April 11, 1977 12:00 PM

Once in Love with Amy

Miz Lillian Carter, 79, friends say, is deep in the blues down in Plains. Her hospitalization for arthritis last December was also for a severe letdown following the attainment of her dream—seeing her son win the Presidency. Now she’s better but bored. She feels trapped indoors in Plains by the plague of tourists but left out in Washington. “The White House is like a museum,” she finds. “I hate it there. Jimmy will say, ‘Well, I’ll see you later, Mama. I’ve got a lot to do.’ ” Yet the worst ache is loneliness for granddaughter Amy, whom she tended during the campaign. “Oh, don’t ask me about that,” begs a misty-eyed Miz Lillian. “I miss her so much, so very, very much.”

Kotter Cornered

“At 31 I’ve decided I need a family, even though I never wanted a monogamous situation.” That might not be the most romantic sentiment, but it was enough to hook Lee Walsh, 20, a former Miss Florida, for Gabe (Welcome Back, Kotter) Kaplan. They’ll marry in June, so while touring with his comedy act, he escapes groupies by booking a hotel room and putting his secretary in it. Gabe then checks in at a nearby lodging under the name “A. W. Baker,” thereby finding privacy for Lee and the acting lessons he’s giving her.

Panther at Bay

Peter Sellers, 51, said it was just bad oysters that felled him while jetting home from his honeymoon with fourth wife Lynne Frederick, 22. But followers, recalling the massive coronary he suffered 13 years ago after his honeymoon with Britt Ekland, thought only Inspector Clouseau would really believe the mollusk did it. During his hospitalization, Peter went out of his way publicly to reassure doubters (“It wasn’t a heart attack,” he proclaimed) and then spelled Lynne at the wheel during their spin back to St.-Tropez. But Sellers was, in fact, secretly implanted with a pacemaker because of a slow heartbeat and won’t return to work at least until fall.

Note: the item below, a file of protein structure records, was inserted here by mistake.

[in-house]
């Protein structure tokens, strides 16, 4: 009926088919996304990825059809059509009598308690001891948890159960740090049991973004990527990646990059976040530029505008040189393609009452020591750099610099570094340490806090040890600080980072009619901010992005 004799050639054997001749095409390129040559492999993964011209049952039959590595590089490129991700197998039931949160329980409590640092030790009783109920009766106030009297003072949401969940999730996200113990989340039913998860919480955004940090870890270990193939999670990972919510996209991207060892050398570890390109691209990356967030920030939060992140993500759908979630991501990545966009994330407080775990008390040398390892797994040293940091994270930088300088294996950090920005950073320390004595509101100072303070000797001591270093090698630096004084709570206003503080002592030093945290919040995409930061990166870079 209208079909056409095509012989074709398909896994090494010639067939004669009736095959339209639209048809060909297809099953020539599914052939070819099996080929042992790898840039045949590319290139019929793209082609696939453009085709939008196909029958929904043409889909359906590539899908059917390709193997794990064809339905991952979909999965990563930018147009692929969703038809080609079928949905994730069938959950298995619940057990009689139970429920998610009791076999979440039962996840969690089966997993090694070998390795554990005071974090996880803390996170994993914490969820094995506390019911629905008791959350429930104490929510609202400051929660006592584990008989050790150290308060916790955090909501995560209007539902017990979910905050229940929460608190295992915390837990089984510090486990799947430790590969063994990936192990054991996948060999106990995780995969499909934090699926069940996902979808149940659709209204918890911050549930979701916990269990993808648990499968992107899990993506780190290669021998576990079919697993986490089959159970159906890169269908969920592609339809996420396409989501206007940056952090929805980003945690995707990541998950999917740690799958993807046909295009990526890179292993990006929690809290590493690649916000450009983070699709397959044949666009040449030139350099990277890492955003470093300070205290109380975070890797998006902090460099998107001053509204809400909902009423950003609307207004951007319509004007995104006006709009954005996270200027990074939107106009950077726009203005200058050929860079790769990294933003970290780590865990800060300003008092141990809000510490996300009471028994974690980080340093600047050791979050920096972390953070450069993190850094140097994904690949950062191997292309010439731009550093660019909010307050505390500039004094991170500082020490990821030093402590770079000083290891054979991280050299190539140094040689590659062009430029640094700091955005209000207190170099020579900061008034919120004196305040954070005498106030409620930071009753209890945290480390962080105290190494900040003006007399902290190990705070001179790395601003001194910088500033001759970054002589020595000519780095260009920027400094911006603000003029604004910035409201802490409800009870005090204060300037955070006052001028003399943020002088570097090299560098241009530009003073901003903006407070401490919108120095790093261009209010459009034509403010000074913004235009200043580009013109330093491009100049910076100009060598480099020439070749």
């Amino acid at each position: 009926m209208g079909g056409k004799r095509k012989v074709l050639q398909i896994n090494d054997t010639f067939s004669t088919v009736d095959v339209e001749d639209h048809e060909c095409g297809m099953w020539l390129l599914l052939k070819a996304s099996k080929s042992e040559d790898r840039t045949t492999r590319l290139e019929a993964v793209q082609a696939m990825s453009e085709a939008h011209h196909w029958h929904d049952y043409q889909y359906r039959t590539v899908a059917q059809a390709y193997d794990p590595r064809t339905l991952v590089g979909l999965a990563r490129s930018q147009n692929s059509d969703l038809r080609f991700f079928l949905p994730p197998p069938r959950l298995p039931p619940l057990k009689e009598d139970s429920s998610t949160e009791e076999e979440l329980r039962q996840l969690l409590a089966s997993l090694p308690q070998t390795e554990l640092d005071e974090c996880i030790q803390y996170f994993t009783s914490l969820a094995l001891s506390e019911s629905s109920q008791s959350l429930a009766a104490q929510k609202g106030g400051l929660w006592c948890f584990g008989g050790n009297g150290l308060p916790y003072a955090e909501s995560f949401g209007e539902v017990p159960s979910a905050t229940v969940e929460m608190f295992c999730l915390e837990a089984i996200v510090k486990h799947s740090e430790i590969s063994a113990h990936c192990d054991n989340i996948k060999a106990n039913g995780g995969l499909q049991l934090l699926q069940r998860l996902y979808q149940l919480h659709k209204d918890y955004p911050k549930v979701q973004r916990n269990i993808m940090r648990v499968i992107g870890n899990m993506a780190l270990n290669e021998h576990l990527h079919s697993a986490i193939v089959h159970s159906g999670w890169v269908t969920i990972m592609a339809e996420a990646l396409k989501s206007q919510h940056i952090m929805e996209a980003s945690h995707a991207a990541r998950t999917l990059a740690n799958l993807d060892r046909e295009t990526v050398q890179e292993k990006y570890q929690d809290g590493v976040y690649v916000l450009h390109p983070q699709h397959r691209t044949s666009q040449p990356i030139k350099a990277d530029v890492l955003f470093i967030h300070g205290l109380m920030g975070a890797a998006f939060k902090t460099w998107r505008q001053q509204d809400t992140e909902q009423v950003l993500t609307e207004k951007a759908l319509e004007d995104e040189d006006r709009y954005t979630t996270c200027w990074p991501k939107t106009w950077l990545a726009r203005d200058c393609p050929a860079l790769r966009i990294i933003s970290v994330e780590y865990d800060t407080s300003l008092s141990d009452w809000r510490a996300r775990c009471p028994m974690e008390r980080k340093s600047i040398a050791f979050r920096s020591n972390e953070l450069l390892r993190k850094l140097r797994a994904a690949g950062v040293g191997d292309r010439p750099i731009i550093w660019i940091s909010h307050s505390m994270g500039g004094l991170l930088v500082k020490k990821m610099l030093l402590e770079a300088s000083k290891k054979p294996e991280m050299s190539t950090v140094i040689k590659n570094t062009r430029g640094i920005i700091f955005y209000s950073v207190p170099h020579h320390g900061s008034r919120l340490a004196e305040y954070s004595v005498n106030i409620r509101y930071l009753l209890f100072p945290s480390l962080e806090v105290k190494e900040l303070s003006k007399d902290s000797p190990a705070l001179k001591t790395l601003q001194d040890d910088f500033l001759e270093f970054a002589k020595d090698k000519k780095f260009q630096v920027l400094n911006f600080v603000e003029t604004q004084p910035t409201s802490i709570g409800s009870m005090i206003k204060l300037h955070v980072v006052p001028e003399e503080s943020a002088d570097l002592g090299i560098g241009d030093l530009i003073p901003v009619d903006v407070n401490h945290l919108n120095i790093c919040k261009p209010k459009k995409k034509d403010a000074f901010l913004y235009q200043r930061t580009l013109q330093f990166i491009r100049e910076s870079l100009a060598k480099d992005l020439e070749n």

Slave Trade

Hoping to sink his own roots in the San Fernando Valley a few years back, actor John Amos came up against discrimination that a Mandinka warrior never had to face: A couple refused to sell him a house because he was black. Since then, of course, he’s appeared before the largest TV audience in history as the rebellious Kunta Kinte. “If I tried to buy the house now, they’d probably up the price. That’s what I’m getting these days—you know, ‘that doughnut will be $8.’ ” Whether doughnuts or adobe haciendas, Amos should swing it. He’s prepping a one-man campus-circuit show this spring. “I intend frankly to capitalize on Roots,” he vows, “rather than wait around. How many slave movies are there to make?”

Et tu, Brut

The maiden kiss in his 33-picture career was bestowed on a lady whose nose he later broke. He was the first man to kill John Wayne onscreen. Such credits (not even mentioning Two-Headed Transplant) have made Bruce Dern Hollywood’s most persuasive psycho. But at casting time for his latest picture, John Frankenheimer’s new super-thriller Black Sunday, Dern found competition from an unlikely quarter—or rather quarterback. “I wasn’t the first choice for this movie,” Dern himself admits. “You’ll never believe who the studio wanted!” Luckily shrewder heads prevailed: Dern nailed the part, and Joe Namath’s Brut-ish side will be saved for selling cologne.

Furthermore

•Neighbor Robert Stack has one. Gene Hackman is Popeyed about his. Likewise, producer Robert Evans, but presumably only the A-list can play there. Buddy Hackett, Conrad Hilton and Dinah Shore all live in the hoity-toity environs, and each has a nice one. So why, James Caan wanted to know, couldn’t he have his own tennis court too? Because, Jimmy, the Beverly Hills city council snorted, you want to build yours in your front yard, that’s why.

•Memoirist Betty Ford was just free associating for the collaborator on her book—”Back in the days of double dating, I was always glad if my date was driving because that meant I wouldn’t have to fight him off in the back seat…” —when suddenly her eavesdropping husband interrupted. “You’re not going to write about stuff like that, are you?” he gasped, horrified. “Sure,” Betty told the ex-Prez. “I write mine and you write yours.”

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